How Filipinos Pay their Respect to the Dead

A special day is set aside each year by Filipinos to remember their dead. The day is popularly known as undas, a term which perhaps originated from the Spanish phrase honras de funebre or “to honor the funeral.” The Catholic Church has designated November 1 All Saints’ day, for the faithful to pay homage to the saints in heaven. The following day. November 2, is All Souls’ Day, for the faithful to remember their departed. However, for most Filipinos, All Saints’ Day is observed as a feast to honor the dead. This is undas, and as with any other feast, the revelry starts days before the occasion.

The weekend before the first of November, people troop to the cemeteries to clean the graves of their loved ones. They pull out weeds and put a new coat of paint on the graves.

On the eve of undas, which is Halloween to the Western world, a practice similar to “Trick or Treat,” known as pangaluluwa, is observed. Young people organize themselves into groups and go from house to house to sing for alms for the souls in purgatory. In a melancholy tone, they chant:


Kaluluwa kaming tambing,
Sa purgatoryo nanggaling,
Doon po ang gawa namin,
Araw, gabi manlangin
Kung kami po ay lilimusan,
Dali-daliin po lamang
Baka kami mapagsarhan,
Ng pinto ng kalangitan.

(Ordinary souls are we,
from Purgatory we have come,
And there we are duty bound
to pray night and day.
If you are to give us alms,
please do it soon
For the door of heaven
may close on us forever.)

Houses that respond give whatever amount they wish to give. However, some houses do not respond and their dwellers pretend to be asleep or out of the house. In such cases, the signers engage in petty thievery, such as the stealing of eggs, chickens or any small farm animal or fruits, and blame the spirits for the misdeed.

The next day usually starts off with the Misa Cantada, which sets the mood of the festivities. The faithful then proceed to their respective sementerios or memorial parks, to pay respect to their dead. They usually bring flowers (fresh or plastic) and light candles to go with their prayer offerings. Some families take this opportunity to have a reunion. So they pitch a tent over the grave, set up their cassette radios, and lay out fiesta. Some people even sleep in the cemetery on the eve of undas and go home late in the evening of the feast itself.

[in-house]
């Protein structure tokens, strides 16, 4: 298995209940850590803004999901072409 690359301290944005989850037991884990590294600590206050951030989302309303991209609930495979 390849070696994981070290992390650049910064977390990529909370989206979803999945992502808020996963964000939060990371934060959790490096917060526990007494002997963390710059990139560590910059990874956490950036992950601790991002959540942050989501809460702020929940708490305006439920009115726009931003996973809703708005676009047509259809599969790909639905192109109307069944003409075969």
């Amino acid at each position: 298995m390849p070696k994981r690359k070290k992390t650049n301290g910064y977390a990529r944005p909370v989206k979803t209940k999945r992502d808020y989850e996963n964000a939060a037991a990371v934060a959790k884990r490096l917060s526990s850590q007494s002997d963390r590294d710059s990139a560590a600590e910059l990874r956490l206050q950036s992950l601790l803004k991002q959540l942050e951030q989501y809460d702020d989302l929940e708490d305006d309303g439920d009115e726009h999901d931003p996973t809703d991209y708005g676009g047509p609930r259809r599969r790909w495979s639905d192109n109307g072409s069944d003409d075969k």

Those who cannot go to the cemetery light candles outside their homes to appease their departed. Family prayers are said and usually end with “May the souls of the faithful departed rest in peace. Amen”

Chinese Filipinos also have their feast for the dead. On All Souls’ Day, they celebrate one of their three festivals for the dead, the Hungry Ghost Festival. This is intended for the unhappy spirits who are neglected because they have no relatives to attend to them, or are spirits of beggars or those who have suffered injustices. It is believes that these spirits are hungry and thirsty and that someone has to attend to their needs. Offerings of food, paper money, paper clothes, paper houses, and prayers offered for and in behalf of these spirits are made in the hope that they may attain a happier condition. Having made the spirits happy, the family can then partake of the food offerings and all the aper offerings are burned.